Biodegradable Plastic in Chinese and U.S. Agriculture: Hero or Villain?


Biodegradable plastic mulch seems like a dream come true for organic farming. Its use eliminates the need for herbicides and pesticides, conserves water, extends the growing season, and allows for the harvesting of clean fruits and vegetables. This mulch also lightens the load of farmers. Rather than assuming the expense and labor to gather up and haul plastic mulch to a landfill, farmers can till biodegradable mulch safely back into the soil. Yet these benefits will only be realized if biodegradable mulch films are 100 percent degradable by microbes in nature, and if they break down to carbon dioxide, water, and minerals without damaging the soil. 

Surprisingly, however, biodegradable mulch films are not approved yet for organic agriculture. This is because what seems like a straightforward policy to use biodegradable plastic to eliminate plastic waste in food production turns out not to be so simple in practice. The right plastic for the job will balance the necessary beneficial properties with environmental protection. Plastic mulch has been—and remains—a revolutionary material that is lightweight, flexible, durable, and inexpensive to produce. However, a perfect biodegradable plastic to replace it does not yet exist. 

Right now, PBAT is a biodegradable plastic that comes the closest to the mark. A big present market for PBAT is plastic mulch films used in agriculture. 

In the United States alone, 126 million pounds of plastic mulch covers crop soils. China has become the world leader in the use of plastic mulch in agriculture, covering 10 percent of its farmland. While both countries struggle with plastic pollution, they are well placed to revolutionize research and policies that lead to agricultural innovations to better protect soil, water, and air from plastic residues.

Setting standards easier than meeting them

China has been using plastic mulch films in its agriculture since the 1970s. Professor Yan Changrong of the Chinese Academy of Agricultural Sciences shared in an email that the direct economic benefits have been significant enough to raise rural farmers out of poverty, adding an estimated 120 to 150 billion Yuan per year ($19 to $24 billion) to rural income by increasing water use efficiency and yields by 30 percent.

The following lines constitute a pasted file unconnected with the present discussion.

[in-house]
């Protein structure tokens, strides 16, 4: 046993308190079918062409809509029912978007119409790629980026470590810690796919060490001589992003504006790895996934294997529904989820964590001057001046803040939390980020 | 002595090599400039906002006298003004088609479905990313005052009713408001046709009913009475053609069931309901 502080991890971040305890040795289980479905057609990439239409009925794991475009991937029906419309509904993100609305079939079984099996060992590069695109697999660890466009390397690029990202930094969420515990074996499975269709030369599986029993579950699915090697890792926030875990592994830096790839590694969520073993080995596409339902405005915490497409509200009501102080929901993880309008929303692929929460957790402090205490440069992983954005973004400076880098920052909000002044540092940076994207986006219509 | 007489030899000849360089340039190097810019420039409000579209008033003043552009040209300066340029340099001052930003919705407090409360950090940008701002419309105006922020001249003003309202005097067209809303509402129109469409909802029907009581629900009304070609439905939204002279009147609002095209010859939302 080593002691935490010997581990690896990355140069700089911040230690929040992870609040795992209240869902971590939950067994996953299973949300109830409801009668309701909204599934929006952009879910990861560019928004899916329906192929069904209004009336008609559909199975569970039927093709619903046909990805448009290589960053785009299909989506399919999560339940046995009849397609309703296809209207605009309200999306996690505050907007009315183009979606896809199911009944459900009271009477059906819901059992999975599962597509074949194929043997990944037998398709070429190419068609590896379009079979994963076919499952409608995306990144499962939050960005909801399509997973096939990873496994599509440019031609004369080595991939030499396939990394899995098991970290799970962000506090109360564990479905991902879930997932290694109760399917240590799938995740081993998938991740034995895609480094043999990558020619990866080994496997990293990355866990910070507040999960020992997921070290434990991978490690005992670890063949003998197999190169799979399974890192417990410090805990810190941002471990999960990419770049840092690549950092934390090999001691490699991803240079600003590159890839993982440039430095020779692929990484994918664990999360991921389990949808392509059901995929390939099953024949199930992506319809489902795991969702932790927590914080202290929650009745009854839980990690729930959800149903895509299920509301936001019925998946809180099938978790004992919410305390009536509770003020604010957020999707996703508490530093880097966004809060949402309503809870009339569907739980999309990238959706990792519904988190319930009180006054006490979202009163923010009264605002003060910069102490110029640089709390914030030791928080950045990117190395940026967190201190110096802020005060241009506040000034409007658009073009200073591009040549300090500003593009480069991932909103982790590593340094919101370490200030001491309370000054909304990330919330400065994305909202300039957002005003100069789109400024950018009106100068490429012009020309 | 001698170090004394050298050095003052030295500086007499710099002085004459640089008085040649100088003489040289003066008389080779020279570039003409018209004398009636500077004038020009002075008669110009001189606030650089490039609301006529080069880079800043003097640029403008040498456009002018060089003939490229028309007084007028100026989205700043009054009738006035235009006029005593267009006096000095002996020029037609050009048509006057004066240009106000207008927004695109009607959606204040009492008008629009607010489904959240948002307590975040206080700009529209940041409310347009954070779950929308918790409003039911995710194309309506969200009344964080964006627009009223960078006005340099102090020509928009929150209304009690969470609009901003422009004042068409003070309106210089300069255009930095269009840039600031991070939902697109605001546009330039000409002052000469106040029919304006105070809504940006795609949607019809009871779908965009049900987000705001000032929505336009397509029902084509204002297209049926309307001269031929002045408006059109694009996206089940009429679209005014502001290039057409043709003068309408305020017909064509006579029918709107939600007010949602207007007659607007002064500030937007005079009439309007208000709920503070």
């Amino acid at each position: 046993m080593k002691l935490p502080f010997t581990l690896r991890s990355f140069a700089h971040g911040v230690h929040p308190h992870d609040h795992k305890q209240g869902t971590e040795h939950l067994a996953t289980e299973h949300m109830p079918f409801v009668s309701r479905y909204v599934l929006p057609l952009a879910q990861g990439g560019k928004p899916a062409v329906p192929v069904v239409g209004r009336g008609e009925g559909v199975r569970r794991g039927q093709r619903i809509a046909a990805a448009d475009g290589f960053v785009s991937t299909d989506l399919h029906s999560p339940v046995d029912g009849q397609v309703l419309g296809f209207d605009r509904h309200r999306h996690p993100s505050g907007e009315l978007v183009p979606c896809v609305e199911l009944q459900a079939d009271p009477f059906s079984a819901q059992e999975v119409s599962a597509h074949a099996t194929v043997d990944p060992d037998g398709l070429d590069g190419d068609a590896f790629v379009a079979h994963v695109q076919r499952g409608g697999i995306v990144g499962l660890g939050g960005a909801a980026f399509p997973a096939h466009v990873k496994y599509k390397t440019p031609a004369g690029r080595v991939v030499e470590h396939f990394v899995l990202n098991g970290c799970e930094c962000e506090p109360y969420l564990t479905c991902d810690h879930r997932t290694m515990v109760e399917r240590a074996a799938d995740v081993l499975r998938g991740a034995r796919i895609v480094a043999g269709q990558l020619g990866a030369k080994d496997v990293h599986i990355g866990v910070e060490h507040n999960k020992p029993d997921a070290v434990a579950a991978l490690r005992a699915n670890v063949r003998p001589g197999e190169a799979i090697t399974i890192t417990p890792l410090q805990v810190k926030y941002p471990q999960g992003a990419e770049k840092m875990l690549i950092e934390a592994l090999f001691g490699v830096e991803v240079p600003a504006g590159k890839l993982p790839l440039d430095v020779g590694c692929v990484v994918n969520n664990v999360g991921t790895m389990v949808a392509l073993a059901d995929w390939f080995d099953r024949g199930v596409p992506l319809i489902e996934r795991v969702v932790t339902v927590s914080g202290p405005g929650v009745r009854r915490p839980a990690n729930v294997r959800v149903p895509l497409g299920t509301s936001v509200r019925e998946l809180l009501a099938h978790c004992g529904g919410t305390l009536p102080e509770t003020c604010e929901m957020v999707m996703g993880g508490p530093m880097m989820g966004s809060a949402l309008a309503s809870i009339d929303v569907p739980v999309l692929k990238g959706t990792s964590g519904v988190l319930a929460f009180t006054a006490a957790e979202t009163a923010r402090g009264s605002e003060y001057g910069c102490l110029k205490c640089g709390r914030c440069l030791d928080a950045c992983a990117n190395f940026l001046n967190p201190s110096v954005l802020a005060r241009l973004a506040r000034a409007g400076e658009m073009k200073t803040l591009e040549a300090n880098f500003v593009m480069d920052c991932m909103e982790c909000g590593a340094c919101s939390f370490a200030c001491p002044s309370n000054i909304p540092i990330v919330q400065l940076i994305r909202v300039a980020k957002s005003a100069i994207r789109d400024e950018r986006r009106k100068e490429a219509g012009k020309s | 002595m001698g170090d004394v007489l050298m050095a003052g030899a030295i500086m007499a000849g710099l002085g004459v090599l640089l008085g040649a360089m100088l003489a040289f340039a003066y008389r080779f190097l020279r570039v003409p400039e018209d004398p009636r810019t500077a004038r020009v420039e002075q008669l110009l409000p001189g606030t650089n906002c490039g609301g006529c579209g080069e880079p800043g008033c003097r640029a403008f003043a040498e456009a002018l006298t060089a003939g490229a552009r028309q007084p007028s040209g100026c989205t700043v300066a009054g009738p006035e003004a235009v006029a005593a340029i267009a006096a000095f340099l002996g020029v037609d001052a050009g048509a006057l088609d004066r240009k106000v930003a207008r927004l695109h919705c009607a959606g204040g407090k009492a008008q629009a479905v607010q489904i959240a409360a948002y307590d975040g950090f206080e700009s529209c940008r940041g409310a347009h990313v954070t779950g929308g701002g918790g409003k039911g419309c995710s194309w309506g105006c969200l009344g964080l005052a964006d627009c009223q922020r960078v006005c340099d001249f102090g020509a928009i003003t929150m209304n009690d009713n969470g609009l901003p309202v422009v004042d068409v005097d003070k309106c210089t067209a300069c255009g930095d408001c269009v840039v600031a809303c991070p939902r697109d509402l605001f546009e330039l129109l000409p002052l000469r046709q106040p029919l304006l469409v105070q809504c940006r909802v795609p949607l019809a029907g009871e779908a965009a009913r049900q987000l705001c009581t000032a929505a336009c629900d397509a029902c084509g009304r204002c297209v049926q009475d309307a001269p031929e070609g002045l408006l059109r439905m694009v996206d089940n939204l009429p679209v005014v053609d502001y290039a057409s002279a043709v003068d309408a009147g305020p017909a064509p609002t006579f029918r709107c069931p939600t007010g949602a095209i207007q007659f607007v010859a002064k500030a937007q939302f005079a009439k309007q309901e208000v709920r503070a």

Unfortunately, China’s decades of plastic mulch use has resulted in soil plastic pollution that now is beginning to cancel out the benefits. So the push to develop biodegradable solutions has intensified.

In 2017, China was the first to develop the standard “Biodegradable Mulching Film for Agricultural Uses.” The European Committee for Standardization followed suit in 2018, adopting “Plastic-Biodegradable Mulch Films for use in Agriculture and Horticulture” as the first international standard for biodegradable plastic in soil. 

Meeting this international standard requires lab testing for content, biodegradation in soil, ecotoxicity, and physical characteristics like strength. The standard requires at least 90 percent degradation in the soil over two years. But, unfortunately, the biodegradable claim is being misused. Early degradable plastic mulches, known as oxodegradable and photodegradable, broke apart but did not completely degrade, leaving behind microplastic that polluted the soil. 

Biodegradable plastic also is having a hard time meeting U.S. organic standards. For certified organic farming, biodegradable plastic must be 100 percent bio-based to meet the requirement of the USDA’s National Organic Program (NOP). Current biodegradable plastic materials only include 20 percent plant material, so they do not meet the NOP requirement. As a further hurdle, GMO (genetically modified organism) materials must be excluded from organic farming, and the corn used to make biodegradable plastic is genetically modified.

Putting it to the test

Chinese agricultural researchers started testing biodegradable plastic in 2010. By 2015, the Chinese Ministry of Agriculture and Rural Affairs organized demonstration tests on degradable mulch film. Tests conducted by agricultural scientists found that biodegradable plastic behaves differently than traditional plastic mulch in a number of ways.

First, the biodegradable plastics deployed in these demonstrations were not as strong as the PE (polyethylene) plastic used by farmers for decades. The tests revealed that biodegradable plastics can easily tear during application and planting, making it difficult to use machines to apply the mulch.